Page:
Image via worldsfairphotos.com: Bill Cotter
Built for the 1964 World’s Fair, the New York State Pavilion is a major focal point of Flushing Meadows-Corona Park in Queens. Designed by architect Philip Johnson, it brought millions of people together under its “Tent of Tomorrow” to celebrate culture, technology and the achievements of mankind. Even in its current state, the Pavilion – with its circular theater, three observations towers, and 100-foot high, elliptical ring – is a sight that’s hard to miss.
There has been plenty attention on the New York State Pavilion in recent years, which has sparked a formidable preservation movement that has not only prevented its demolition thus far, but also helped usher in much needed upgrades and public access events. Now, the City Reliquary Museum will hold an exhibition devoted exclusively to the monumental structure, opening on September 29th.
Wall Street in the Stockade Historic District in Kingston
There’s something to be said about a city whose mayor gives historical kayaking tours in his spare time. Kingston, the latest “it” city in the Hudson Valley, is a showcase on how to seamlessly meld historical and hip. Preserved Dutch homes sit side by side with street art murals painted on former industrial buildings, and there’s a palpable buzz from the economic revival going on, much of which centers around the arts and food. But it’s a city that also never forgets its roots – with three landmarked historic districts and shipyards that are still active. It’s no surprise that New Yorkers, particularly Brooklynites, are flocking there in droves, perhaps looking for a version of New York City that once was.
Image via Brooklyn Bridge Park by Etienne Frossard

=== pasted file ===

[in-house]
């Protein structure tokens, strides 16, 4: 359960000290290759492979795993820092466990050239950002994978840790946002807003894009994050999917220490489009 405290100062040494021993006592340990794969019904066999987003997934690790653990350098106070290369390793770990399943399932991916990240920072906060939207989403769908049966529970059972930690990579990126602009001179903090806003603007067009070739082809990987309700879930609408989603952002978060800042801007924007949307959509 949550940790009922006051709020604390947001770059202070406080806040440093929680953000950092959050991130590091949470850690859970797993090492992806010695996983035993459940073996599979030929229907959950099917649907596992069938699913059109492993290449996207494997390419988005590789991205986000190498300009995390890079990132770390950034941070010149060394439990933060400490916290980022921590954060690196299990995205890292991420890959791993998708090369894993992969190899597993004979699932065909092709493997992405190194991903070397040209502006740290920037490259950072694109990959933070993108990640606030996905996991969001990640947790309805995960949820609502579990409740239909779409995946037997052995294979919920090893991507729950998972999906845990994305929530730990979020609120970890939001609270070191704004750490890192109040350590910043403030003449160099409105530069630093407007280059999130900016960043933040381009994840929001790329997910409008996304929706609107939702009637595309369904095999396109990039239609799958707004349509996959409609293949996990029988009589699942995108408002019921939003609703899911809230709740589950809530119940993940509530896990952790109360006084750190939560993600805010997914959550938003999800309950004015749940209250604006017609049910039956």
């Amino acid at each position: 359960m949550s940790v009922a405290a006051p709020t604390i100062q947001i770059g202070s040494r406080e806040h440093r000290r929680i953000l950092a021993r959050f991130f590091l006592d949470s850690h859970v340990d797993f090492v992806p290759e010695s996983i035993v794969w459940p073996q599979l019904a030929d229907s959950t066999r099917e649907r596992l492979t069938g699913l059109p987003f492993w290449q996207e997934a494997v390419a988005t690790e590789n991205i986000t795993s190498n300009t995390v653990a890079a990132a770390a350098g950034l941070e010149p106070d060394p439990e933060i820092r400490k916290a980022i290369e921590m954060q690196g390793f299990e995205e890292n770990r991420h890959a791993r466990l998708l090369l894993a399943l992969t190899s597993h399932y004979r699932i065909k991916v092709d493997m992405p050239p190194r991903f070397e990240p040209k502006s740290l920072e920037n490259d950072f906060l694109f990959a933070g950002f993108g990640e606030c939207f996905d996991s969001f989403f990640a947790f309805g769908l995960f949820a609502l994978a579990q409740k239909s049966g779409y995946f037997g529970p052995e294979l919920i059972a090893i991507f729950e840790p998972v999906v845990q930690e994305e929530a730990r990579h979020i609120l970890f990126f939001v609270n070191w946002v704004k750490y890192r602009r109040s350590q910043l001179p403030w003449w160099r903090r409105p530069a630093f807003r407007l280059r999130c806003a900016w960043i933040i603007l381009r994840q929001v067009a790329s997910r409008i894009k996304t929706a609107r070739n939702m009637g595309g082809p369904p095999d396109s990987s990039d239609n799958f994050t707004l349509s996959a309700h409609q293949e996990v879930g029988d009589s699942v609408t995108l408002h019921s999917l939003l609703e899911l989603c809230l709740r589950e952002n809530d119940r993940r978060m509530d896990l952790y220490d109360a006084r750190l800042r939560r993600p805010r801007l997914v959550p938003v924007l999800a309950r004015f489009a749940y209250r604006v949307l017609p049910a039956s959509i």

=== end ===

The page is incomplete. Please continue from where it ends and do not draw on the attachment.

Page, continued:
Once a bustling commerce site and entry point for immigrants, Brooklyn Bridge Park has since transformed into one of New York City’s most visited tourists attractions, boasting six piers and a wide array of recreational facilities. Today, visitors and locals alike revel in the panoramic views of the iconic skyline while strolling along the park’s famous promenade. It’s easy to be distracted by such a sight since Brooklyn Bridge Park does offer the perfect backdrop for photographs. However, it also holds a rich and fascinating history that’s worth exploring.
All images via Luxigon
Just before the 15th anniversary of the 9/11 attacks, plans to build a performing arts center at the World Trade Center site are moving full speed ahead. Propelled by a $75 million dollar donation from billionaire Ronald O. Perelman in June, officials recently revealed the new design of the complex, and announced singer Barbra Streisand’s election as the chairwoman of the board on Thursday.
In 2015, artist Ingrid Burrington released a handy illustrated pocket guide to the cryptic symbols you see spray painted on the city’s streets. She raised money for its publication on Kickstarter (our team eagerly bought a copy) and the attention over the project led to a new edition under Melville House Publishing, titled Networks of New York: An Illustrated Field Guide to Urban Internet Infrastructure which was just released on August 30th.
Aerial view of Randalls and Wards Islands. Image via Wikimedia Commons by Roy Googin
Robert Caro, author of The Power Broker: Robert Moses and the Fall of New York, once referred to the Triborough Bridge (known officially as the Robert F. Kennedy Bridge) as “a traffic machine.” This nickname could not be more suited to the superstructure. Regarded as one of the most significant achievements of the Public Works Administration, R.F.K. Bridge is comprised of a complex of three bridges that connect the Bronx, Manhattan, and Queens. Thousands of commuters speed over its roadways every day. Yet, despite its renown, it still holds many secrets.